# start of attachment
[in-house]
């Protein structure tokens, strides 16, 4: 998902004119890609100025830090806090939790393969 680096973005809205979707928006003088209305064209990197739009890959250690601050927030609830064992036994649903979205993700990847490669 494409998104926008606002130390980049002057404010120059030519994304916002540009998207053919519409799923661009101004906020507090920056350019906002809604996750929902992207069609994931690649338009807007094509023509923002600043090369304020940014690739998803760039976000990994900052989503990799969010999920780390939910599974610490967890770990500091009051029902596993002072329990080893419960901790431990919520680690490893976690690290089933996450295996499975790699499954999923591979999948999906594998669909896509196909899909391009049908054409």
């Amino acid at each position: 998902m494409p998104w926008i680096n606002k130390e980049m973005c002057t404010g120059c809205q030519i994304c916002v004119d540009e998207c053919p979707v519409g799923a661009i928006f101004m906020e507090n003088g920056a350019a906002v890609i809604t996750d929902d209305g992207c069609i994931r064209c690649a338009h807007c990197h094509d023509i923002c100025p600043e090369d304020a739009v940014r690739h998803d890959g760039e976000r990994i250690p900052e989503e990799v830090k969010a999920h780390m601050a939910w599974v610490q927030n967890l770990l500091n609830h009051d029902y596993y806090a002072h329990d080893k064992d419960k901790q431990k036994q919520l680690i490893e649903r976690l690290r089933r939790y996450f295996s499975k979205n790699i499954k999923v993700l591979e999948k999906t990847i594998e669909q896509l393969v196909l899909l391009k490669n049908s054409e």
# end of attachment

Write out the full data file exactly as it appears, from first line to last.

[in-house]
């Protein structure tokens, strides 16, 4: 998902004119890609100025830090806090939790393969 680096973005809205979707928006003088209305064209990197739009890959250690601050927030609830064992036994649903979205993700990847490669 494409998104926008606002130390980049002057404010120059030519994304916002540009998207053919519409799923661009101004906020507090920056350019906002809604996750929902992207069609994931690649338009807007094509023509923002600043090369304020940014690739998803760039976000990994900052989503990799969010999920780390939910599974610490967890770990500091009051029902596993002072329990080893419960901790431990919520680690490893976690690290089933996450295996499975790699499954999923591979999948999906594998669909896509196909899909391009049908054409």
């Amino acid at each position: 998902m494409p998104w926008i680096n606002k130390e980049m973005c002057t404010g120059c809205q030519i994304c916002v004119d540009e998207c053919p979707v519409g799923a661009i928006f101004m906020e507090n003088g920056a350019a906002v890609i809604t996750d929902d209305g992207c069609i994931r064209c690649a338009h807007c990197h094509d023509i923002c100025p600043e090369d304020a739009v940014r690739h998803d890959g760039e976000r990994i250690p900052e989503e990799v830090k969010a999920h780390m601050a939910w599974v610490q927030n967890l770990l500091n609830h009051d029902y596993y806090a002072h329990d080893k064992d419960k901790q431990k036994q919520l680690i490893e649903r976690l690290r089933r939790y996450f295996s499975k979205n790699i499954k999923v993700l591979e999948k999906t990847i594998e669909q896509l393969v196909l899909l391009k490669n049908s054409e």